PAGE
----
The Challenges and Impact of Cross-Border Journalism
Stefan Candea, investigative journalist and co-founder of the Romanian Centre for Investigative Journalism, The Black Sea and Sponge, began by raising a point that recurred throughout the discussion, that journalists must often now circumvent mainstream media outlets to publish investigative reports on independent platforms.
MacFadyen also commented on the current state of the press, which has led to many cross-border journalists self-publishing or collaborating with new independent platforms to share their work. “There has never been a period in my long time in journalism – 40 years – where I’ve seen anything like the surveillance, the censorship, the omission in the editorial process, which is now completely commonplace. What’s omitted from stories is far more important that what is censored.”
The discussion also covered the notion of a “bought press”, in which journalists are employed to serve the interests and advance the agenda of certain official bodies or corporations.
Craig Shaw, British journalist and fellow at the Centre for Investigative Journalism in London, commented on the benefits and practicalities of working with journalists from other countries. He commented that it is often the case that British journalists do not speak other languages, which consequently limits the scope of their investigations, but pointed to their journalistic value of being based in the UK – “a front door for financial corruption.”
Stephen Grey, special correspondent on the global enterprise team at Reuters news agency and author of Ghost Plane and Operation Snakebite, likened the process of a cross-border story gaining momentum to two students at opposite ends of the room during a school assembly beginning a slow clap that quickly catches on.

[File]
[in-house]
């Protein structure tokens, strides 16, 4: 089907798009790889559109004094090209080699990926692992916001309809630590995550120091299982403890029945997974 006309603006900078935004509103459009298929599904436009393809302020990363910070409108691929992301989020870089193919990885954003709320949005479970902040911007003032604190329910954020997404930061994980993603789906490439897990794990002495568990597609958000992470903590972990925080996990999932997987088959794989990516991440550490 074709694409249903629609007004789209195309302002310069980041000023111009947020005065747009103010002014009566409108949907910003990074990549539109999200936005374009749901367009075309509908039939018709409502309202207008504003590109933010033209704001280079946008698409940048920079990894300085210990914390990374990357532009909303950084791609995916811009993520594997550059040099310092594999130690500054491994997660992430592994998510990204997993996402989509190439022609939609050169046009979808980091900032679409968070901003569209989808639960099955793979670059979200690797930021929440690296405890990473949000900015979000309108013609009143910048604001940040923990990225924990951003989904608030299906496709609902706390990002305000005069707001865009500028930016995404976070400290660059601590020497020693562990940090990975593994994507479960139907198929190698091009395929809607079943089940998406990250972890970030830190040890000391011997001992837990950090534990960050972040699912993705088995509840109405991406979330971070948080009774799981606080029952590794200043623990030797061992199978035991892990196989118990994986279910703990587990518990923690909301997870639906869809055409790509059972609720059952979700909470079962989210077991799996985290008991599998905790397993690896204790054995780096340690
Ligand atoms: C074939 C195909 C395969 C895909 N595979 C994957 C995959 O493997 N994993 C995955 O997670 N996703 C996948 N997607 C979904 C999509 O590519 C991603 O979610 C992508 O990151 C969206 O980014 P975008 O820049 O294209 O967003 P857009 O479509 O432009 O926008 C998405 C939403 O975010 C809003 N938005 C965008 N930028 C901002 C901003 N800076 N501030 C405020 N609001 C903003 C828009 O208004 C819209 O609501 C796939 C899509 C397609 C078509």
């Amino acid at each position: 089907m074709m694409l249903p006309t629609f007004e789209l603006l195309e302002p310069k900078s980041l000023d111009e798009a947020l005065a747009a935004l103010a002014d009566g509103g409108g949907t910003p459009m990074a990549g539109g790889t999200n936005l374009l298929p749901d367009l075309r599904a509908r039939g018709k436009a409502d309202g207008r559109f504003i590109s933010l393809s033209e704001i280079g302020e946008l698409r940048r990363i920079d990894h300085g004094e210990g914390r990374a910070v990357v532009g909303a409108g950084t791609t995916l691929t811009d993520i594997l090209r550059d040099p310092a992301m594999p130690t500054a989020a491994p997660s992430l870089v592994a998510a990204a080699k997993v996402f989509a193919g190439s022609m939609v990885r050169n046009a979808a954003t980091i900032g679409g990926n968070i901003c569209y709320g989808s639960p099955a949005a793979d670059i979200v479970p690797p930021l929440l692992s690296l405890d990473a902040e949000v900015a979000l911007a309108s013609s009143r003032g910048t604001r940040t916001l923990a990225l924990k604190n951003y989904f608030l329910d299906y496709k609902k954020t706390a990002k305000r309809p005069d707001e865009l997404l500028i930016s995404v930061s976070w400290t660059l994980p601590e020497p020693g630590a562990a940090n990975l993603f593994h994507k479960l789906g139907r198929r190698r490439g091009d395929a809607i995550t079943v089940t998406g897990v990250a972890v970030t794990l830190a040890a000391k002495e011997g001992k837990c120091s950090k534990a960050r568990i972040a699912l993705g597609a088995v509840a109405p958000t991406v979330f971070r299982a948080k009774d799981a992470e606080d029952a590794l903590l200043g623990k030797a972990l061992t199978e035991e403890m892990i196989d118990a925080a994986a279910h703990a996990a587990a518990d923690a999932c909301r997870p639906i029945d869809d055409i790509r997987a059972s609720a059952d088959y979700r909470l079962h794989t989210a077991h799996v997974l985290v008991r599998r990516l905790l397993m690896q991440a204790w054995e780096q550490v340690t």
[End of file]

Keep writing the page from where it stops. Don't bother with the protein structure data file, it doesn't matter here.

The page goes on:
Grey said that when it comes to the impact of a journalistic investigation, there is “a power in things coming from different directions.”
A member of the audience raised the subject of ethics in journalism, with regards to undercover investigations.
Crina Boros, an investigative reporter at Greenpeace UK and a trainer specialising in data-driven reporting and transparency laws, spoke of the different approaches taken by media outlets for undercover journalism.
She commented: “There’s an acceptable amount of deception that you can practice. Investigative journalism doesn’t have to do with undercover, but it is part of it… You don’t have to become a detective.”
Following an audience question, the panel discussed the process of investigating corruption in collaboration with journalists from other countries.
Grey said: “There’s always a confusion between being Eurosceptic and investigating corruption… The wider problem is that there is this ungoverned space.”
— Camilla Horrox (@CamillaHorrox) October 19, 2015
With the potential impact of cross-border collaborative journalism comes risk and potential obstacles. The speakers discussed issues relating to trust of other team-members, centralised structures, how to deal with multiple sources and data dumps, and accountability.
Shaw commented: “Data does very strange things to journalists.. It’s often like a soap opera. There’s an issue of propriety and it causes a lot of complications… It works better in smaller groups.”